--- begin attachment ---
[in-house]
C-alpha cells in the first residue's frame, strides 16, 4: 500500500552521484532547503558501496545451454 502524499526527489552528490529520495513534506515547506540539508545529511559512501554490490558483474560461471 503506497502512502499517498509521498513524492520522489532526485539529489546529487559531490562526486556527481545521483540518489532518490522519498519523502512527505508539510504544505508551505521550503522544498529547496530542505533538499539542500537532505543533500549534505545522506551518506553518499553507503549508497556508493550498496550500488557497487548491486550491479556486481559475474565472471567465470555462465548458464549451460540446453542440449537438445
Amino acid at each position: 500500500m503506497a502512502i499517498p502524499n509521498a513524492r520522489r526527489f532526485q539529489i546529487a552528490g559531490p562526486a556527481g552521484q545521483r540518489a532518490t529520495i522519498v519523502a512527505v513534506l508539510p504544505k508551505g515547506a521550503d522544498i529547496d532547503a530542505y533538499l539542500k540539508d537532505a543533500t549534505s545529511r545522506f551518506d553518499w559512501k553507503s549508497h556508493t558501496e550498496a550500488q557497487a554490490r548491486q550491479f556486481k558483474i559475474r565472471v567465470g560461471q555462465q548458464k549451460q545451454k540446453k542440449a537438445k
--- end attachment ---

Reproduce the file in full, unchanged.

[in-house]
C-alpha cells in the first residue's frame, strides 16, 4: 500500500552521484532547503558501496545451454 502524499526527489552528490529520495513534506515547506540539508545529511559512501554490490558483474560461471 503506497502512502499517498509521498513524492520522489532526485539529489546529487559531490562526486556527481545521483540518489532518490522519498519523502512527505508539510504544505508551505521550503522544498529547496530542505533538499539542500537532505543533500549534505545522506551518506553518499553507503549508497556508493550498496550500488557497487548491486550491479556486481559475474565472471567465470555462465548458464549451460540446453542440449537438445
Amino acid at each position: 500500500m503506497a502512502i499517498p502524499n509521498a513524492r520522489r526527489f532526485q539529489i546529487a552528490g559531490p562526486a556527481g552521484q545521483r540518489a532518490t529520495i522519498v519523502a512527505v513534506l508539510p504544505k508551505g515547506a521550503d522544498i529547496d532547503a530542505y533538499l539542500k540539508d537532505a543533500t549534505s545529511r545522506f551518506d553518499w559512501k553507503s549508497h556508493t558501496e550498496a550500488q557497487a554490490r548491486q550491479f556486481k558483474i559475474r565472471v567465470g560461471q555462465q548458464k549451460q545451454k540446453k542440449a537438445k